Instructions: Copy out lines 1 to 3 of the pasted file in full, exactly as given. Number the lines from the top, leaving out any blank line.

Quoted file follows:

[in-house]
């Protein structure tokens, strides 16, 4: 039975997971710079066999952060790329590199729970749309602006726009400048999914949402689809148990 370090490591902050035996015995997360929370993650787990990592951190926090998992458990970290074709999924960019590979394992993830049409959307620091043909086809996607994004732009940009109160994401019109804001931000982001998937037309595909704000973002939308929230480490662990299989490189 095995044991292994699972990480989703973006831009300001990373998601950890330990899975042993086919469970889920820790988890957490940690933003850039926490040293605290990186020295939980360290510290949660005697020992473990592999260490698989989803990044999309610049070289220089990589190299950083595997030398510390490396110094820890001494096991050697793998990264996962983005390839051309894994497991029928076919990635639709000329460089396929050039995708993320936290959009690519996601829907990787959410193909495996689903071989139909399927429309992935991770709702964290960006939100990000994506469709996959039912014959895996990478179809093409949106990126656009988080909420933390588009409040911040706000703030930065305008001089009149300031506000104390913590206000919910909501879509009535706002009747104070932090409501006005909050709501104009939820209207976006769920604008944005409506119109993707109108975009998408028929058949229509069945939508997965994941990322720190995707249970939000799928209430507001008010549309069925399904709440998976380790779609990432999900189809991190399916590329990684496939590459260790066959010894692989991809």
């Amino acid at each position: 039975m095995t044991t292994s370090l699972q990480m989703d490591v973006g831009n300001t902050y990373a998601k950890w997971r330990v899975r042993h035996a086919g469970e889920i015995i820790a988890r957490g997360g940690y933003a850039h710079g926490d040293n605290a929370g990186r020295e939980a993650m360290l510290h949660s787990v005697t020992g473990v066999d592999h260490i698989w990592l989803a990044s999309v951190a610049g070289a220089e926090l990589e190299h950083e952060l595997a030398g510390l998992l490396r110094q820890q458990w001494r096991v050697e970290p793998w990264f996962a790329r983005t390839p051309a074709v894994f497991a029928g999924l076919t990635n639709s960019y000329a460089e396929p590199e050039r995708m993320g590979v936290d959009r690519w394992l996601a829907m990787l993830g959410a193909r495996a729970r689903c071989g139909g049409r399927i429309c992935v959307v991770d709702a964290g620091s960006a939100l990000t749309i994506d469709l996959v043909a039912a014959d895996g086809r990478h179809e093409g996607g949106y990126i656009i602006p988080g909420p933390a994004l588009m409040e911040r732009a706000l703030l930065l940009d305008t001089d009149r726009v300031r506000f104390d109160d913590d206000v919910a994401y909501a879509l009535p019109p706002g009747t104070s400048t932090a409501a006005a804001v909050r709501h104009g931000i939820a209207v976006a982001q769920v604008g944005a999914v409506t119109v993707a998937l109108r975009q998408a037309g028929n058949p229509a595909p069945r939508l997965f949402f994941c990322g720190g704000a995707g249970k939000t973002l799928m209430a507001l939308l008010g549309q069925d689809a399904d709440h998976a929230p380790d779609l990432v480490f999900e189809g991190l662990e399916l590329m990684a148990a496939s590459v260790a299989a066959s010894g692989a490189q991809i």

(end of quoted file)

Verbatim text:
[in-house]
């Protein structure tokens, strides 16, 4: 039975997971710079066999952060790329590199729970749309602006726009400048999914949402689809148990 370090490591902050035996015995997360929370993650787990990592951190926090998992458990970290074709999924960019590979394992993830049409959307620091043909086809996607994004732009940009109160994401019109804001931000982001998937037309595909704000973002939308929230480490662990299989490189 095995044991292994699972990480989703973006831009300001990373998601950890330990899975042993086919469970889920820790988890957490940690933003850039926490040293605290990186020295939980360290510290949660005697020992473990592999260490698989989803990044999309610049070289220089990589190299950083595997030398510390490396110094820890001494096991050697793998990264996962983005390839051309894994497991029928076919990635639709000329460089396929050039995708993320936290959009690519996601829907990787959410193909495996689903071989139909399927429309992935991770709702964290960006939100990000994506469709996959039912014959895996990478179809093409949106990126656009988080909420933390588009409040911040706000703030930065305008001089009149300031506000104390913590206000919910909501879509009535706002009747104070932090409501006005909050709501104009939820209207976006769920604008944005409506119109993707109108975009998408028929058949229509069945939508997965994941990322720190995707249970939000799928209430507001008010549309069925399904709440998976380790779609990432999900189809991190399916590329990684496939590459260790066959010894692989991809």
């Amino acid at each position: 039975m095995t044991t292994s370090l699972q990480m989703d490591v973006g831009n300001t902050y990373a998601k950890w997971r330990v899975r042993h035996a086919g469970e889920i015995i820790a988890r957490g997360g940690y933003a850039h710079g926490d040293n605290a929370g990186r020295e939980a993650m360290l510290h949660s787990v005697t020992g473990v066999d592999h260490i698989w990592l989803a990044s999309v951190a610049g070289a220089e926090l990589e190299h950083e952060l595997a030398g510390l998992l490396r110094q820890q458990w001494r096991v050697e970290p793998w990264f996962a790329r983005t390839p051309a074709v894994f497991a029928g999924l076919t990635n639709s960019y000329a460089e396929p590199e050039r995708m993320g590979v936290d959009r690519w394992l996601a829907m990787l993830g959410a193909r495996a729970r689903c071989g139909g049409r399927i429309c992935v959307v991770d709702a964290g620091s960006a939100l990000t749309i994506d469709l996959v043909a039912a014959d895996g086809r990478h179809e093409g996607g949106y990126i656009i602006p988080g909420p933390a994004l588009m409040e911040r732009a706000l703030l930065l940009d305008t001089d009149r726009v300031r506000f104390d109160d913590d206000v919910a994401y909501a879509l009535p019109p706002g009747t104070s400048t932090a409501a006005a804001v909050r709501h104009g931000i939820a209207v976006a982001q769920v604008g944005a999914v409506t119109v993707a998937l109108r975009q998408a037309g028929n058949p229509a595909p069945r939508l997965f949402f994941c990322g720190g704000a995707g249970k939000t973002l799928m209430a507001l939308l008010g549309q069925d689809a399904d709440h998976a929230p380790d779609l990432v480490f999900e189809g991190l662990e399916l590329m990684a148990a496939s590459v260790a299989a066959s010894g692989a490189q991809i």